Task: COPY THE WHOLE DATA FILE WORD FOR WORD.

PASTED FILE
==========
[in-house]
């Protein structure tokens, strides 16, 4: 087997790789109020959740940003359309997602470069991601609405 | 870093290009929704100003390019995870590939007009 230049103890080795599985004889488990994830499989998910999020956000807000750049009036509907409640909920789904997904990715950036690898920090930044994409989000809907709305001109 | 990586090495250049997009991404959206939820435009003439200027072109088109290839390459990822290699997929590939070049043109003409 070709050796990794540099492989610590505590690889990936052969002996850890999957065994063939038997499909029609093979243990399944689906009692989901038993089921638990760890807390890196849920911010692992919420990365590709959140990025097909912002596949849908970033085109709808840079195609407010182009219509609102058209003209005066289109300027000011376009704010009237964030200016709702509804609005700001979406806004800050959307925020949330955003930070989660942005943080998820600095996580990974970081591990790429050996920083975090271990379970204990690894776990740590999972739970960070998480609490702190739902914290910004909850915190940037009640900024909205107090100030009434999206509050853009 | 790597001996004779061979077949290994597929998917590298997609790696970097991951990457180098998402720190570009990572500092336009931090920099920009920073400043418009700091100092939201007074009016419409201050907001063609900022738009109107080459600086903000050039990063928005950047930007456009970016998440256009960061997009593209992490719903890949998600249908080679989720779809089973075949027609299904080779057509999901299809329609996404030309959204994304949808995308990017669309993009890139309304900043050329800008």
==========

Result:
[in-house]
């Protein structure tokens, strides 16, 4: 087997790789109020959740940003359309997602470069991601609405 | 870093290009929704100003390019995870590939007009 230049103890080795599985004889488990994830499989998910999020956000807000750049009036509907409640909920789904997904990715950036690898920090930044994409989000809907709305001109 | 990586090495250049997009991404959206939820435009003439200027072109088109290839390459990822290699997929590939070049043109003409 070709050796990794540099492989610590505590690889990936052969002996850890999957065994063939038997499909029609093979243990399944689906009692989901038993089921638990760890807390890196849920911010692992919420990365590709959140990025097909912002596949849908970033085109709808840079195609407010182009219509609102058209003209005066289109300027000011376009704010009237964030200016709702509804609005700001979406806004800050959307925020949330955003930070989660942005943080998820600095996580990974970081591990790429050996920083975090271990379970204990690894776990740590999972739970960070998480609490702190739902914290910004909850915190940037009640900024909205107090100030009434999206509050853009 | 790597001996004779061979077949290994597929998917590298997609790696970097991951990457180098998402720190570009990572500092336009931090920099920009920073400043418009700091100092939201007074009016419409201050907001063609900022738009109107080459600086903000050039990063928005950047930007456009970016998440256009960061997009593209992490719903890949998600249908080679989720779809089973075949027609299904080779057509999901299809329609996404030309959204994304949808995308990017669309993009890139309304900043050329800008």